Donna Maxey must understand the language of my hands, because she stands up, hugs Velynn as warmly and tight as I wish I could do right now, and answers my questions. See us, she says. See your neighbor. Let's truly see and meet each other. Ours and yours survival depends on it.




"First they came for the Jews and I did not speak out — because I was not a Jew
Then they came for the communists and I did not speak out — because I was not a communist
Then they came for the trade unionists and I did not speak out because I was not a trade unionist
Then they came for me and there was no one left to speak for me.
—  Pastor Niemoeller, Victim of the Nazis in Germany

Race Talk Director Donna Maxey, Visual Artist Henk Pander, Artists Velynn Brown, and Story Midwife/Vanport Mosaic Co-director Laura Lo Forti ( Photo by Emmalee McDonald ).

Race Talk Director Donna Maxey, Visual Artist Henk Pander, Artists Velynn Brown, and Story Midwife/Vanport Mosaic Co-director Laura Lo Forti (Photo by Emmalee McDonald).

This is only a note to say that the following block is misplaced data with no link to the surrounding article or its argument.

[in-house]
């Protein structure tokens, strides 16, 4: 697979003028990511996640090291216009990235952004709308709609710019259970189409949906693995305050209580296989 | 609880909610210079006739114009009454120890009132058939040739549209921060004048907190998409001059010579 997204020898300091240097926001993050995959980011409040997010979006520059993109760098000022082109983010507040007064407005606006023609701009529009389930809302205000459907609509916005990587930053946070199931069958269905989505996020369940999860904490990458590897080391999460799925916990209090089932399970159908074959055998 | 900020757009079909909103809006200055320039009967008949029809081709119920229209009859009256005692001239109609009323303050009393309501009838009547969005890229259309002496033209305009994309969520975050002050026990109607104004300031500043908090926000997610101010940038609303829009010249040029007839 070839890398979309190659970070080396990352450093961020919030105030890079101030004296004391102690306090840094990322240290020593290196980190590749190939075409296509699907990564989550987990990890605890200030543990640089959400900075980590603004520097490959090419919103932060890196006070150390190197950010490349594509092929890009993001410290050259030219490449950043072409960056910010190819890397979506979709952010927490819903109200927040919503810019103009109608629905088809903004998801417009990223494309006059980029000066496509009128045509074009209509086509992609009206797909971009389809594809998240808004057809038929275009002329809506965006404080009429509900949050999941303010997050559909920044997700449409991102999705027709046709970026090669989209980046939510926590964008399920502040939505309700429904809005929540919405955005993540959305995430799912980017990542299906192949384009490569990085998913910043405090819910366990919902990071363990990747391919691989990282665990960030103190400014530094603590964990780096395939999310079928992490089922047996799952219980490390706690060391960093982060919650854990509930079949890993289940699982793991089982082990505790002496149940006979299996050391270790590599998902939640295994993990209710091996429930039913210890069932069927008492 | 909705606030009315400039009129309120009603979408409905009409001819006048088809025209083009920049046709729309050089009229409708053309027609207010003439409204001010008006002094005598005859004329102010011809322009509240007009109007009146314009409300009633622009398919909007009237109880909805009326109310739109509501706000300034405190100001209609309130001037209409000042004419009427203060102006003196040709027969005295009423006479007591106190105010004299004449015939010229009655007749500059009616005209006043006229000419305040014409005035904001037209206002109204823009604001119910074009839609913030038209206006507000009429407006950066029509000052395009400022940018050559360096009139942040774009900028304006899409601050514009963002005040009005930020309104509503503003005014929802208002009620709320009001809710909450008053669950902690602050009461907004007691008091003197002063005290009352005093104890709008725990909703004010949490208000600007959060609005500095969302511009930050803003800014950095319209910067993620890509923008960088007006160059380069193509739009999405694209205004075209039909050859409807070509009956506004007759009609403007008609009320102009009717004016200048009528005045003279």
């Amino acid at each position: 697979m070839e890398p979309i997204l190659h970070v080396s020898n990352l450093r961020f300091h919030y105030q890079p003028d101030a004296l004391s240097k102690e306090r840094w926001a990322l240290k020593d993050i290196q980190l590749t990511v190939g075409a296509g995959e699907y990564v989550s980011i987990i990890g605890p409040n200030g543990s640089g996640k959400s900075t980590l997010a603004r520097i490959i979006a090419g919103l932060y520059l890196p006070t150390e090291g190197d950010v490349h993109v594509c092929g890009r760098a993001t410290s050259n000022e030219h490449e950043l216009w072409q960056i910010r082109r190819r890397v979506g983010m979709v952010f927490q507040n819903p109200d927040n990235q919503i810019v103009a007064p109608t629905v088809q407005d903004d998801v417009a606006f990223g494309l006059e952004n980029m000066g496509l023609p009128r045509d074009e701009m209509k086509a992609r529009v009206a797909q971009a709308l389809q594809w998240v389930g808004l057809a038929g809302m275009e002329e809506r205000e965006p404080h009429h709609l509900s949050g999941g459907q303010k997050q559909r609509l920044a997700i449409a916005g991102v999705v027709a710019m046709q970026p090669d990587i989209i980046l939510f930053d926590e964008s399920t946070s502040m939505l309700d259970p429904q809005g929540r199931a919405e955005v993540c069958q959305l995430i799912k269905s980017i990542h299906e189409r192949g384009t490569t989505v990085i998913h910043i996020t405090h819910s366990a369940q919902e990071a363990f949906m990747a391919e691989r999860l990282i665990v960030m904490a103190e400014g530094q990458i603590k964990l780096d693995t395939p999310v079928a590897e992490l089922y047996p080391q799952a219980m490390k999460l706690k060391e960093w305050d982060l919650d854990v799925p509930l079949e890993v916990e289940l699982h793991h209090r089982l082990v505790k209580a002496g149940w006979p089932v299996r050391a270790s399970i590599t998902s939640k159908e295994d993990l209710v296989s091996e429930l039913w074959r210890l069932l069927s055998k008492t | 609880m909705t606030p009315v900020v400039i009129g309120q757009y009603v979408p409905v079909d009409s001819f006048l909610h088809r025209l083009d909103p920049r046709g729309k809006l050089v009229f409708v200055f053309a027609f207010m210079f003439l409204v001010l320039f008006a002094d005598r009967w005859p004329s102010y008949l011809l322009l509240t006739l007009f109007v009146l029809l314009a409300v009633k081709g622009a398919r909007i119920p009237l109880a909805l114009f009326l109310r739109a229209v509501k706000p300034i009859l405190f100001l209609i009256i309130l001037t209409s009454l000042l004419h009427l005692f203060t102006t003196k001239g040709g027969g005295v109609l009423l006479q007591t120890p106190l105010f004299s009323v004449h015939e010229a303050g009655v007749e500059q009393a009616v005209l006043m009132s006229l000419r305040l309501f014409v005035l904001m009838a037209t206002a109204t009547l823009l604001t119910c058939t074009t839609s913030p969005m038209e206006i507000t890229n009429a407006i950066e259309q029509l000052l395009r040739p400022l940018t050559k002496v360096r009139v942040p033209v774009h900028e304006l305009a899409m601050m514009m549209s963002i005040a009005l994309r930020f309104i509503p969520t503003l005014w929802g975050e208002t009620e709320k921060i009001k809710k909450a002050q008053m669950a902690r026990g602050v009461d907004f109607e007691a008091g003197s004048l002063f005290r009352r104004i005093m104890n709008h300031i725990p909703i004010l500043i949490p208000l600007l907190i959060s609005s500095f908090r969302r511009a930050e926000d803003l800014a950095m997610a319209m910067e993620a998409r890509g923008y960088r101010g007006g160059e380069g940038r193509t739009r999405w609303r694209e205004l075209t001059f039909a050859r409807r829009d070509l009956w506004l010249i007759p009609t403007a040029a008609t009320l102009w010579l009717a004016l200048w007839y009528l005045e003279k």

A PLACE CALLED HOME; FROM VANPORT TO ALBINA will be offered again on June 24th,  3-4.30pm at North Portland Library. Join us for a FREE screening of oral history documentaries, part of the Vanport Mosaic participatory on-going oral history project, with a facilitated dialogue presented in collaboration with Donna Maxey, Founder/Director of RACE TALKS, and artist Velynn Brown, both Vanport descendants. Through archival footage, historic photographs, and compelling first-person narratives, this collection of short films and audio oral histories traces the story of Portland’s African American community from the 1940s to 1970s. It is a story of struggle, perseverance, and resilience that continues today.

This program is part of the Our Story: Portland Through an African American Lens digital collection and project-
Made possible by The National Endowment for the Humanities Fund of The Library Foundation.

The Vanport Mosaic oral-history project is facilitated by Story Midwife Laura Lo Forti, made possible by Regional Arts & Culture Council, Oregon Heritage Commission, Oregon Historical Society, The Kinsman Foundation.
Thanks to our partners: University of Oregon School of Journalism and Communication, Open Signal, Stream PDX.

Bringing Vanport history into the classroom

We spent a week at the wonderful Oregon Episcopal School, where 3rd graders explored the history of Vanport and its legacy guided by their dedicated teacher Kiah Johnson Mousey.

We are so inspired by their reflections in response to our exhibit Vanport: A Story Lived. A Story Told!